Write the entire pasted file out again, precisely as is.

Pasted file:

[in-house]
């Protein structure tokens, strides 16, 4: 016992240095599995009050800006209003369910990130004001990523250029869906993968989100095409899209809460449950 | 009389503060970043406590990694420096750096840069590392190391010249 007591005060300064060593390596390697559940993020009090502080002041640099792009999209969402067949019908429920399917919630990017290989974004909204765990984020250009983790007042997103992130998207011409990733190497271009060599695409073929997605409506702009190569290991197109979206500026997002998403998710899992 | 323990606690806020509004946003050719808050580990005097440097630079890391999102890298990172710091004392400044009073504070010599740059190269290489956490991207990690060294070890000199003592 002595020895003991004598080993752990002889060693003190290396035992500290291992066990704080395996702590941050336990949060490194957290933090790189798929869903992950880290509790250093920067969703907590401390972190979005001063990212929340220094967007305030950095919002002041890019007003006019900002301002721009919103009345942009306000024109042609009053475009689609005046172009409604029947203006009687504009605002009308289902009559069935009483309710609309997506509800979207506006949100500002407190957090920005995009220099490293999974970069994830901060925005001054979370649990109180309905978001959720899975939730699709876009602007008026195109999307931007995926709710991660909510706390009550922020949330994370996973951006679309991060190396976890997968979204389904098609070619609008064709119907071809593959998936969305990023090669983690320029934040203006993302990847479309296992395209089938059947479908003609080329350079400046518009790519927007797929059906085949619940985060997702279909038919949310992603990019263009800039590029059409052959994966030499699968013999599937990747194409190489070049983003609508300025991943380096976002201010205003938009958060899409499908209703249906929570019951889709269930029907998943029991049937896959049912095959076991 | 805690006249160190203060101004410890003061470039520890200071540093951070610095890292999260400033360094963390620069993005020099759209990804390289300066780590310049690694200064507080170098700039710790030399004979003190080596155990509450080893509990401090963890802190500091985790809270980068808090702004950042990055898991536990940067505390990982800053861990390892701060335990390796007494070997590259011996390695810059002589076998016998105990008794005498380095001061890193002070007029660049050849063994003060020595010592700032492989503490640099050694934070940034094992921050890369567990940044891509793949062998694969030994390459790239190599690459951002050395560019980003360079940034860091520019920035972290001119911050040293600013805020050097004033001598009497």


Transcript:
[in-house]
């Protein structure tokens, strides 16, 4: 016992240095599995009050800006209003369910990130004001990523250029869906993968989100095409899209809460449950 | 009389503060970043406590990694420096750096840069590392190391010249 007591005060300064060593390596390697559940993020009090502080002041640099792009999209969402067949019908429920399917919630990017290989974004909204765990984020250009983790007042997103992130998207011409990733190497271009060599695409073929997605409506702009190569290991197109979206500026997002998403998710899992 | 323990606690806020509004946003050719808050580990005097440097630079890391999102890298990172710091004392400044009073504070010599740059190269290489956490991207990690060294070890000199003592 002595020895003991004598080993752990002889060693003190290396035992500290291992066990704080395996702590941050336990949060490194957290933090790189798929869903992950880290509790250093920067969703907590401390972190979005001063990212929340220094967007305030950095919002002041890019007003006019900002301002721009919103009345942009306000024109042609009053475009689609005046172009409604029947203006009687504009605002009308289902009559069935009483309710609309997506509800979207506006949100500002407190957090920005995009220099490293999974970069994830901060925005001054979370649990109180309905978001959720899975939730699709876009602007008026195109999307931007995926709710991660909510706390009550922020949330994370996973951006679309991060190396976890997968979204389904098609070619609008064709119907071809593959998936969305990023090669983690320029934040203006993302990847479309296992395209089938059947479908003609080329350079400046518009790519927007797929059906085949619940985060997702279909038919949310992603990019263009800039590029059409052959994966030499699968013999599937990747194409190489070049983003609508300025991943380096976002201010205003938009958060899409499908209703249906929570019951889709269930029907998943029991049937896959049912095959076991 | 805690006249160190203060101004410890003061470039520890200071540093951070610095890292999260400033360094963390620069993005020099759209990804390289300066780590310049690694200064507080170098700039710790030399004979003190080596155990509450080893509990401090963890802190500091985790809270980068808090702004950042990055898991536990940067505390990982800053861990390892701060335990390796007494070997590259011996390695810059002589076998016998105990008794005498380095001061890193002070007029660049050849063994003060020595010592700032492989503490640099050694934070940034094992921050890369567990940044891509793949062998694969030994390459790239190599690459951002050395560019980003360079940034860091520019920035972290001119911050040293600013805020050097004033001598009497």